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Makeup and milestones

By Reyam Jamaleddine, January 30 2024—

I find myself beating a dead horse when thinking about makeup. The obscurity of desiring to paint my own face with black inks and red magical liquids is something that I cannot bring to understanding. Societal standards aside, whoever first thought to beautify themselves using paints on their face? Why do people wear makeup? The vain purpose of wanting to feel beautiful, to look beautiful and present as such to the world is not enough to encompass the act of painting one’s face. 

As I mature, the more defined and established my makeup routine becomes. Every single day, every single morning — the world must stop for the brief twenty minutes that I choose to put my lashes on, my lipstick and my ready-to-go face on. With my powdered face and lengthened lashes, I can feel myself standing up taller. Perhaps it’s all of our misplaced insecurity, submission to the patriarchy or so-called desperation for attention, but this is not certain — at least that is what I think. What is certain is that there is nothing like my Charlotte Tilbury powder that can get me out of my house feeling prepared and ready to face yet another day. 

Makeup is a contentious topic, it is consistently debated. It is a topic that disregards women to their vanity by others. Makeup is vain, but it is my vanity. When I stand up taller and I walk with my head held high, it is not for the discussion of others but for the approval of myself. As I change as a person, as I become better — the distinction in my character growth is proven by me through vanity. 

Still, makeup does not make any sense. Why it makes me feel confident, why I love it for vanity purposes and why society is so debilitated about it are probably questions that I can hold for the rest of my life. Yet, scrolling through old photos in my camera roll, I come across ugly photo after ugly photo. Frustrated and angered that I wore a shade of blush that didn’t match my skin tone or wore my lashes too far away from my natural lash — the bottom line is that it’s an ever-encompassing embarrassment. I recall feeling content and confident with the way I was applying my makeup, doing my hair and dressing the way I did. But as time went on and my milestones did too, I changed the way I do my daily routine, I changed the shade of blush and the raggedy shade of lipstick that did not suit my skin tone. I can look back on my face and see all the details that I decided to brush on. Each detail is carefully thought out from the products I use to the manner in which I apply them.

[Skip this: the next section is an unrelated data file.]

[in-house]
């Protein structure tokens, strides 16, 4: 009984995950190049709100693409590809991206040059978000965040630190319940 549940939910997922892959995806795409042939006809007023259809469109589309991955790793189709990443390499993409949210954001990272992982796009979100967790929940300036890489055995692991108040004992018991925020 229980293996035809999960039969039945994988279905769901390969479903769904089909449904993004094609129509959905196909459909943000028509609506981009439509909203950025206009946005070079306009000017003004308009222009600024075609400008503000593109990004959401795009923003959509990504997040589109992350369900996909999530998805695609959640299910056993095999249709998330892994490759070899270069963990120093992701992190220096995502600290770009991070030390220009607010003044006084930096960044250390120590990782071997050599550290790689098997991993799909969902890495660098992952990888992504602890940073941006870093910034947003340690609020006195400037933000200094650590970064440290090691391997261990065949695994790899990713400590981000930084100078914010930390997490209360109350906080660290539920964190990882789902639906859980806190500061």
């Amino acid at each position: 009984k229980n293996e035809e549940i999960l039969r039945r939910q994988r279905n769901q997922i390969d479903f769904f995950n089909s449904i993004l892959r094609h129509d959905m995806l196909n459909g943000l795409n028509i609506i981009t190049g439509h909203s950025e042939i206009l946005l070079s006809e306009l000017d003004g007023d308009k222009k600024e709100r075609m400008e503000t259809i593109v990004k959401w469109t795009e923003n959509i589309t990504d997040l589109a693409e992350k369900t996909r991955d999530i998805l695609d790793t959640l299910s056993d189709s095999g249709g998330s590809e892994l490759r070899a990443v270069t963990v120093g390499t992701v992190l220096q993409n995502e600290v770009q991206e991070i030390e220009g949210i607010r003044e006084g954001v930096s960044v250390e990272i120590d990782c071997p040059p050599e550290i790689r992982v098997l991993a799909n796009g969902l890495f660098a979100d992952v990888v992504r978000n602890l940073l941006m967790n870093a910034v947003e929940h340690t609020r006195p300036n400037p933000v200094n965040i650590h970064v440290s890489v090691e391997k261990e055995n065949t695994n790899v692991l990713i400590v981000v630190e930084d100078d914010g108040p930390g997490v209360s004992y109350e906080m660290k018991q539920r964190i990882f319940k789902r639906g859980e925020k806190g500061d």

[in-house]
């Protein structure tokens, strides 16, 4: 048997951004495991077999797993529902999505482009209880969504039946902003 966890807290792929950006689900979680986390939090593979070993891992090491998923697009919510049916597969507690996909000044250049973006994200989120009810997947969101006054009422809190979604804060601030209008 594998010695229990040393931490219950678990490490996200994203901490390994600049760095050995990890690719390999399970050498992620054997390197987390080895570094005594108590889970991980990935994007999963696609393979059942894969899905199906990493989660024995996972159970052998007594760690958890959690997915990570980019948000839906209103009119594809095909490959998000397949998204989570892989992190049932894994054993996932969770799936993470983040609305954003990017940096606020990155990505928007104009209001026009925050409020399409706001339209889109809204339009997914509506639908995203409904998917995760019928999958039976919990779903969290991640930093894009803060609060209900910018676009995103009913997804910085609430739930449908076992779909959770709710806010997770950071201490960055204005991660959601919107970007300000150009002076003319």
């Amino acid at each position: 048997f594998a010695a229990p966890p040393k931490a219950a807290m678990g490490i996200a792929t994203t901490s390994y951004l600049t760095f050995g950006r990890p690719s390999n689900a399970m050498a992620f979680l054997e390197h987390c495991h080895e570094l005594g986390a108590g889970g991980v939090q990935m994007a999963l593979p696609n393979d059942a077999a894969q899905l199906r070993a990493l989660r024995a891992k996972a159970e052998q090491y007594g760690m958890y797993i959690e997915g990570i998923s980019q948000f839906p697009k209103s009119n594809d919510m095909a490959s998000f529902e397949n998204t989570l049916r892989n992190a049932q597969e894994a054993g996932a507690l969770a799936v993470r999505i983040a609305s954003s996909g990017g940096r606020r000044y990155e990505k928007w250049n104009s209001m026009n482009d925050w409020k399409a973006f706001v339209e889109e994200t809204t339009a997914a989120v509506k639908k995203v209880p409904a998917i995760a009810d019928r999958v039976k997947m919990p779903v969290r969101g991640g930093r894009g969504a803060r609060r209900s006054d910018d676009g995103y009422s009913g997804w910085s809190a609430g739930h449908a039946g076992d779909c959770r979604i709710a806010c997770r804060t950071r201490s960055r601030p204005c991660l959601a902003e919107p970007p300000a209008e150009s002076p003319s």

It is an extraordinary piece of physical evidence for my milestones. I can see that I have changed from an era where I barely knew how to put my mascara on to an era where I now feel as if I have everything held together. Makeup and milestones are not causation or hard-core fact that I have grown as a person, but evidence that every time I look back on myself I can see my growth through my mechanisms of vanity. I am certain, a few months from now I will scroll through my camera roll and see the horrendous style of makeup that I am doing as of this moment — a certainty that I will grow, I will change and I will be better. 

So, if the question is if I wear makeup for the attention of others, or out of my misplaced insecurity — I can confidently say that it is not. Standing up a little taller with shoulders a little broader, I can continue slaying the day away with my extra lengthy lashes and glossed lips.

This article is a part of our Voices section and does not necessarily reflect the views of the Gauntlet editorial board.

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